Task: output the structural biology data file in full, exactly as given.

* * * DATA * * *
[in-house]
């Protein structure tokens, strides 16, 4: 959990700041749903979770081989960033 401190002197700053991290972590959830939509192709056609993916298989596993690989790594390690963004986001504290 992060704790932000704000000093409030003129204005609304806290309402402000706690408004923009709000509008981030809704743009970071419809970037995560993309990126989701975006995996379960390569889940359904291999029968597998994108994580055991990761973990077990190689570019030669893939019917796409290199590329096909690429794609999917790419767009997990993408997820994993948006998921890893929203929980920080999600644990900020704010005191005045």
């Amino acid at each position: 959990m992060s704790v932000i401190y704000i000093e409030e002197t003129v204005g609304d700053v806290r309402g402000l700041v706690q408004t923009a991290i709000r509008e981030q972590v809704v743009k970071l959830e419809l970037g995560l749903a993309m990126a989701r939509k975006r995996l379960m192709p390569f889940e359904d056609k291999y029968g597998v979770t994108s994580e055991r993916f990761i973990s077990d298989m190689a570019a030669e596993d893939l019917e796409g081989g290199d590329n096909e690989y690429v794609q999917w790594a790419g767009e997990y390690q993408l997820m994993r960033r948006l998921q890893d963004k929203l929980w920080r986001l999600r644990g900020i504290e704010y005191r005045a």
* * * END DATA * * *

[in-house]
């Protein structure tokens, strides 16, 4: 959990700041749903979770081989960033 401190002197700053991290972590959830939509192709056609993916298989596993690989790594390690963004986001504290 992060704790932000704000000093409030003129204005609304806290309402402000706690408004923009709000509008981030809704743009970071419809970037995560993309990126989701975006995996379960390569889940359904291999029968597998994108994580055991990761973990077990190689570019030669893939019917796409290199590329096909690429794609999917790419767009997990993408997820994993948006998921890893929203929980920080999600644990900020704010005191005045």
């Amino acid at each position: 959990m992060s704790v932000i401190y704000i000093e409030e002197t003129v204005g609304d700053v806290r309402g402000l700041v706690q408004t923009a991290i709000r509008e981030q972590v809704v743009k970071l959830e419809l970037g995560l749903a993309m990126a989701r939509k975006r995996l379960m192709p390569f889940e359904d056609k291999y029968g597998v979770t994108s994580e055991r993916f990761i973990s077990d298989m190689a570019a030669e596993d893939l019917e796409g081989g290199d590329n096909e690989y690429v794609q999917w790594a790419g767009e997990y390690q993408l997820m994993r960033r948006l998921q890893d963004k929203l929980w920080r986001l999600r644990g900020i504290e704010y005191r005045a």